Every cynical element of the films construction is lampshaded: Spider-Man asks Iron Man if he ever saw an “old science fiction movie called Alien?” — a much better, more tightly scripted and cohesive movie, with a definite beginning, middle, and end. Avengers: Infinity War has a beginning that (as far as I can discern) started several films ago, and an end that is set in a future film. What viewers are paying to see is a particularly explodey segment of a long-running scifi cartoon serial, a sort of season premiere, if you will. It marks the final convergence of the Marvel Cinematic Universe into a gloopy, miscgenated mess with the DNA of several different franchises being twisted together into an undifferentiated mishmash. With it comes the diminishment of any kind of depth or substance. The most well-trod character is Thanos, the villain, by necessity and virtue of having the most screen time; everyone else is present to either punch aliens (Hulk, Thor, Iron Man, Black Panther), punch Thanos (Spider-Man, Star Lord, Iron Man again), or provide a MacGuffin to move the plot from Backdrop A to Backdrop B (Gamora, Vision, Dr. Strange).

The standout comedy comes from the Guardians of the Galaxy and Thor, with Rocket, Star Lord, and a serious space dwarf playing the foil to the goofs of Thor, Drax, and Mantis, Tony Stark’s banter and the more strait-laced heroes take a back seat as the more cartoonish Guardians come to the fore. The humor shifts from aggressive barbs to the comedy of the brave and mistaken, with Thor inquiring “Will I die?” after being told such and such will kill him, and Mantis exclaiming that they are there to “Chew ass and kick names.”

The film’s emotional pivot is an abduction/adoption father/daughter relationship between Gamora and Thanos, whereby throwing her down a well he proves himself truly a nasty piece of work, and the anticipated casualties start to stack up, giving all the CGI explosions some gravitas. Thanos’s motivations are so incredibly vulgar and unsubtle that it’s almost plebian, and the film seems to be looking down its nose at anyone who has Linkola-type concerns about the sustainability of global capitalism and unchecked population growth. He talks at length about having the Will to Do Something, and it’s all very Ubermenschy; only unlike the Joker’s Ubermenschery of seeking to awaken Gothamites to the superficiality of their virtue, Thanos’s Ubermenschery is about punching enough people in the face to undo resource scarcity.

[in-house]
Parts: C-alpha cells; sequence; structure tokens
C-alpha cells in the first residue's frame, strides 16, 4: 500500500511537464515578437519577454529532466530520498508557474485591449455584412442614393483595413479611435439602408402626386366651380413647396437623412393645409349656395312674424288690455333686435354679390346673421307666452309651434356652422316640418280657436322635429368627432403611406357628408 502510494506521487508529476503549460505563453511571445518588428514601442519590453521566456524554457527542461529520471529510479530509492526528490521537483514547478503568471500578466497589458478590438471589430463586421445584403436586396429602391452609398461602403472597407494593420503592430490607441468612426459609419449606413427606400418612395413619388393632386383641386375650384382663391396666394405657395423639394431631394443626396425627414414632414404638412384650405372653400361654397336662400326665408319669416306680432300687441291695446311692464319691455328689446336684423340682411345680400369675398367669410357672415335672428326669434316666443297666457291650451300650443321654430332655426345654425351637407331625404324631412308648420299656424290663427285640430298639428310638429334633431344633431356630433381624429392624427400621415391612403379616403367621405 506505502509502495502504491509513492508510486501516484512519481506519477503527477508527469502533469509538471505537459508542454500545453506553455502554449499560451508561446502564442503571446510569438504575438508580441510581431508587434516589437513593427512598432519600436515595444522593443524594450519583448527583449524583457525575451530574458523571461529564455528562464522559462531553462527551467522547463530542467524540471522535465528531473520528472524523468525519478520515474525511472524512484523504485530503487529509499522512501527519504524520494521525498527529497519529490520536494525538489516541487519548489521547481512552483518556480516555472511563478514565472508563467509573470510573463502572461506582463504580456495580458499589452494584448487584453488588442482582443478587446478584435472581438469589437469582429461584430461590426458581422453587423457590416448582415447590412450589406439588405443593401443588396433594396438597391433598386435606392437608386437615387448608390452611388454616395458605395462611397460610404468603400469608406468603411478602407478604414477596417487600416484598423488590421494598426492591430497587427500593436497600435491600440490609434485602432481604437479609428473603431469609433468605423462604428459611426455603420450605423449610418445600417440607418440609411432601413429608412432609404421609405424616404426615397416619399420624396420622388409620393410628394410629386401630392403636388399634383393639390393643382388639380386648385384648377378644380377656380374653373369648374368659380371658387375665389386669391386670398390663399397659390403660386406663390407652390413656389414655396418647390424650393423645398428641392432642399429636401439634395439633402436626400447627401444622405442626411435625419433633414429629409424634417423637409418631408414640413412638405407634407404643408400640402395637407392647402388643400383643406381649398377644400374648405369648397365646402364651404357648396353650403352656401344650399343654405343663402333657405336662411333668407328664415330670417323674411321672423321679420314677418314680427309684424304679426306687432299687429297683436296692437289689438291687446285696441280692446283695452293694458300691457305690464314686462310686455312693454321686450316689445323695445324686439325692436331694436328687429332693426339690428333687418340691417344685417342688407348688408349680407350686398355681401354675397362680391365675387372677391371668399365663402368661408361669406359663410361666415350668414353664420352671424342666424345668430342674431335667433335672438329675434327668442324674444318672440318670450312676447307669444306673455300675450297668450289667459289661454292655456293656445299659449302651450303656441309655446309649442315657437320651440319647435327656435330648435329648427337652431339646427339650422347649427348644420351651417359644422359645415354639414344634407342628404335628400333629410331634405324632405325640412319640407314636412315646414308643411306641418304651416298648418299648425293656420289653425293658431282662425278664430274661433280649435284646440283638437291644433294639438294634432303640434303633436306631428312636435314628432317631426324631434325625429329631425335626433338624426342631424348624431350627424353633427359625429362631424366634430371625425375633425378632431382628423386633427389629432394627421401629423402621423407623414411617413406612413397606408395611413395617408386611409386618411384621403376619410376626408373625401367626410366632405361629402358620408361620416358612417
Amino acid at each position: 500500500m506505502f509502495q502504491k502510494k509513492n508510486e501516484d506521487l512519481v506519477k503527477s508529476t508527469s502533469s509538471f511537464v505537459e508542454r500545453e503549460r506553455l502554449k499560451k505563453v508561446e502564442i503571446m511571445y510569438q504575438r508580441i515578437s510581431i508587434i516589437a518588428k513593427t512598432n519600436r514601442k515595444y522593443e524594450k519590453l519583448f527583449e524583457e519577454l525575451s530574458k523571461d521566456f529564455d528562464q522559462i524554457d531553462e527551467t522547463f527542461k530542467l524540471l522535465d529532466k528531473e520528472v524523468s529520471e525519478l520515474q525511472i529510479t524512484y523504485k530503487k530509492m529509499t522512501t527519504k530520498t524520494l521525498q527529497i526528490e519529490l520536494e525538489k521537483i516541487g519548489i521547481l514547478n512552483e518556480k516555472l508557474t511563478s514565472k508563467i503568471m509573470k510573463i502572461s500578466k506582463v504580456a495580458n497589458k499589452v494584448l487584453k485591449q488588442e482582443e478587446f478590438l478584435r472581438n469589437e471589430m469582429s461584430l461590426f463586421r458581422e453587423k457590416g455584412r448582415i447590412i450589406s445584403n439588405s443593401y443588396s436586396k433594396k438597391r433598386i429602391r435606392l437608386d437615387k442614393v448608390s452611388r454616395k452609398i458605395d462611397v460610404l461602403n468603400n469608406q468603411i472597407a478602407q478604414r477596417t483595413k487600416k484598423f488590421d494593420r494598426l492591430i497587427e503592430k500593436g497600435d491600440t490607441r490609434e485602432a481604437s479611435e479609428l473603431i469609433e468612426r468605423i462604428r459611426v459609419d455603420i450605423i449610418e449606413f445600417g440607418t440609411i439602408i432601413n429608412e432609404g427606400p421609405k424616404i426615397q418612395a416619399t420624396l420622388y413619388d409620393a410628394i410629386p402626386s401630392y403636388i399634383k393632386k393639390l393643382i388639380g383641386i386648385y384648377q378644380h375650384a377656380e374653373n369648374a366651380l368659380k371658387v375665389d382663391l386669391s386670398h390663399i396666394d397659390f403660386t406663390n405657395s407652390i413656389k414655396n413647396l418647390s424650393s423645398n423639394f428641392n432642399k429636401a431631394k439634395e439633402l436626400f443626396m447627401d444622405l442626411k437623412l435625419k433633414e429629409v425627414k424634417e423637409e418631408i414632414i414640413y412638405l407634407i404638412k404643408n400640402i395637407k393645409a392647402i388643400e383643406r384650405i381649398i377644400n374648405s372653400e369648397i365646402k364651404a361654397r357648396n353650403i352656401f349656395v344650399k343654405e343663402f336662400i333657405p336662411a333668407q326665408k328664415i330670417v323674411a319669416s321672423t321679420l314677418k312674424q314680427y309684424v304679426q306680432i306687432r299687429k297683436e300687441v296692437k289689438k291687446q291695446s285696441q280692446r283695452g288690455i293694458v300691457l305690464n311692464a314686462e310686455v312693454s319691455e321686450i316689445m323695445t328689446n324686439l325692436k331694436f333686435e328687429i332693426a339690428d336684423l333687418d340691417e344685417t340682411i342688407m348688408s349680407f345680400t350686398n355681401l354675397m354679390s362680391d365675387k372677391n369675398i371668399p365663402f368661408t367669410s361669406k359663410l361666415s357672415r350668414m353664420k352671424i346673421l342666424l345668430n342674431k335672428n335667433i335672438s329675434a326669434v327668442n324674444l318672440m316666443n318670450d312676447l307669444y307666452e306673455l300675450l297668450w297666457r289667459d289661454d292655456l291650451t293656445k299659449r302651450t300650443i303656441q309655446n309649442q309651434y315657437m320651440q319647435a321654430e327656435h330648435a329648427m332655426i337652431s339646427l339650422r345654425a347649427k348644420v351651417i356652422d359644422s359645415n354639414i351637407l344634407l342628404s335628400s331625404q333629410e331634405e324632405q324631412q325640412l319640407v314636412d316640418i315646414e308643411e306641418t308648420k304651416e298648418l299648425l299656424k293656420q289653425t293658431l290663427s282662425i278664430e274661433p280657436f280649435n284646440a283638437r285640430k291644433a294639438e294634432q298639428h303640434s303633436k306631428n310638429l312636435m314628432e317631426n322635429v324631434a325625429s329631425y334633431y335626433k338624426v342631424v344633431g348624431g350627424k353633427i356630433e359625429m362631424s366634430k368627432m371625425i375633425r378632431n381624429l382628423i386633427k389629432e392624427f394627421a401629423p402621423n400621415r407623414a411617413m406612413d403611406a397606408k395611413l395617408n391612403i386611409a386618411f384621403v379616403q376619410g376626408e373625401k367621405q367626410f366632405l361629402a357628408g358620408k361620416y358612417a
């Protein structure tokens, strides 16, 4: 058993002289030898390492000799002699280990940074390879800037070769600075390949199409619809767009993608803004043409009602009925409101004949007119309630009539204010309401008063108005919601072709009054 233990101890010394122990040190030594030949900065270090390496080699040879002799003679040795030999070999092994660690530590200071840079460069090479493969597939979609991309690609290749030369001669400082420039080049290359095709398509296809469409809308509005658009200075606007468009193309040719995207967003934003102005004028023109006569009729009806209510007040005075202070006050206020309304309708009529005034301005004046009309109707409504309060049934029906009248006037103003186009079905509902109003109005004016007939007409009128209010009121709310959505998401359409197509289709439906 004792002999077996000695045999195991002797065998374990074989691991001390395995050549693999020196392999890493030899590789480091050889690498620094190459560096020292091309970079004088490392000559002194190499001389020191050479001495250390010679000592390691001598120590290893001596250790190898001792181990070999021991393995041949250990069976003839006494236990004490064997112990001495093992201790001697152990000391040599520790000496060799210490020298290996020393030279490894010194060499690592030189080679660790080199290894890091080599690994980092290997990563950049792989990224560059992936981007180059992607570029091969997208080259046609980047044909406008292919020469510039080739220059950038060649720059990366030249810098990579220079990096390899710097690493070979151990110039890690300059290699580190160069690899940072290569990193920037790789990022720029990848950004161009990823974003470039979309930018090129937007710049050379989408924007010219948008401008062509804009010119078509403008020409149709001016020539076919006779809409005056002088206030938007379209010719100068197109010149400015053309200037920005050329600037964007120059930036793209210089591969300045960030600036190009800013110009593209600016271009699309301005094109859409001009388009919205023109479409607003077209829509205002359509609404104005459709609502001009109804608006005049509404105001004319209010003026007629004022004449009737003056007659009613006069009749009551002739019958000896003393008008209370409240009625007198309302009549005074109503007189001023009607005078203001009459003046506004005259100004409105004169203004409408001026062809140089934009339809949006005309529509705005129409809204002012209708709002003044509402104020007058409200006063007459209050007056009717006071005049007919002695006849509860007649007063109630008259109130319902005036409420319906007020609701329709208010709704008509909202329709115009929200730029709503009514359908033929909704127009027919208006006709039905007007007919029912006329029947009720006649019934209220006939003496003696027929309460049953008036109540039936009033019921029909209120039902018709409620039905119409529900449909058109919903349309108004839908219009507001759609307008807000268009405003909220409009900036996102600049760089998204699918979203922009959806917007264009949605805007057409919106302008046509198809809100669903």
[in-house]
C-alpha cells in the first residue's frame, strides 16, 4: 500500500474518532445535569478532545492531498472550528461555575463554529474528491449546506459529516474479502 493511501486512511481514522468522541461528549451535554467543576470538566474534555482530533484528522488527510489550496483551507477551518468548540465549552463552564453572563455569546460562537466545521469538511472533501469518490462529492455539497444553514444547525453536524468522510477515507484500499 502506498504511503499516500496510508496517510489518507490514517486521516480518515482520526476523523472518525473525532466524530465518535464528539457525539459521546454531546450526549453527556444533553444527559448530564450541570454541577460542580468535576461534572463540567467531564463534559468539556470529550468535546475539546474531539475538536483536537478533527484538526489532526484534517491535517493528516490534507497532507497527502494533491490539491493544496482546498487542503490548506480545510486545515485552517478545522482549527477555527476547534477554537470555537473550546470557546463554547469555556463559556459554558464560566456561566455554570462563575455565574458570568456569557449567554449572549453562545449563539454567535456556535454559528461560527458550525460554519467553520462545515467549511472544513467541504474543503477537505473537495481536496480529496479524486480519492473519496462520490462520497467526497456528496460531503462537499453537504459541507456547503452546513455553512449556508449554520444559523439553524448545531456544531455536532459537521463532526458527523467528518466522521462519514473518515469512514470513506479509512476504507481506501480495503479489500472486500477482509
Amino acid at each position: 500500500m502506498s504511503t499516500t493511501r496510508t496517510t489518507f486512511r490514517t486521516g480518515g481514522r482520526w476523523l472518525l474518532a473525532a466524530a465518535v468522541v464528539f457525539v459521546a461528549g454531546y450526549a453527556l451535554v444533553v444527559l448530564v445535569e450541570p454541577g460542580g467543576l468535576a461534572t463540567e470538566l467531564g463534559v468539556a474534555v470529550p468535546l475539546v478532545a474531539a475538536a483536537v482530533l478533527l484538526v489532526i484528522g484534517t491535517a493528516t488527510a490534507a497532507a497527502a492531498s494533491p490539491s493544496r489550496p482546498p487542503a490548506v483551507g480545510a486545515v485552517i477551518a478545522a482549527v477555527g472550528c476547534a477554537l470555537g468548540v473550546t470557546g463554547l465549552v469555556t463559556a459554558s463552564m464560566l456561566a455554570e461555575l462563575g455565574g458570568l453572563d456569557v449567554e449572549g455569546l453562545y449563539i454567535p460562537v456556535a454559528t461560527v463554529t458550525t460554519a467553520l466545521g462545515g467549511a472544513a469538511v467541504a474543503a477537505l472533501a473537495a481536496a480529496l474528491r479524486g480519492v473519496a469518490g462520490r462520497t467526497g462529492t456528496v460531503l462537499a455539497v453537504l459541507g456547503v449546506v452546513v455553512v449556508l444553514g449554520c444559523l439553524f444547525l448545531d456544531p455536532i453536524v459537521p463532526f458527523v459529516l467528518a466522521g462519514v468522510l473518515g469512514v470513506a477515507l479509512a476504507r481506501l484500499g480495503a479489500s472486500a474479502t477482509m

In the final showdown the slate is wiped clean in an incredibly drastic and radical mass-hero die-off.  After nearly three hours of constant punching and explosions, the deaths of characters that have survived the preceding 19 films is a shock only in its audacity; they simply dissolve into thin air with little drama (aside from the already-memed “Mr. Stark, I don’t feel so good” from the innocent Spidey). All that talk about resurrection earlier on in the movie suddenly begins to make sense. The only questions are whether fans will buy this cynical ploy and pay for the next release to see whether their favored characters make it, and whether Marvels’ writers will be able to rewind time without it being painfully contrived and predictable.

No-one in this movie is a real role model, even though plenty of them are likable, and the settings and scenarios border on the absurd. The final conflict has Wakandans — yes, there is a monumental battle set in the rolling hills of Wakanda — facing off against four-armed aliens with lots of teeth, whilst Iron-Man’s buddy flies around dropping American napalm and showing off his United States military insignia, because the USA is Awesome and Israel’s enemies are monsters. But by the end of it, I was enjoying it for the spectacle; a big, stupid, overpriced assortment of CGI set pieces and manufactured conflicts, inhabited by lost but well-meaning characters. Even the villain means well and gets somewhere, despite being the most hated man in the cosmos; and if we have the Will to Do Something then we’ll get somewhere too, no matter how many antifa comic book fans want to punch us in the face.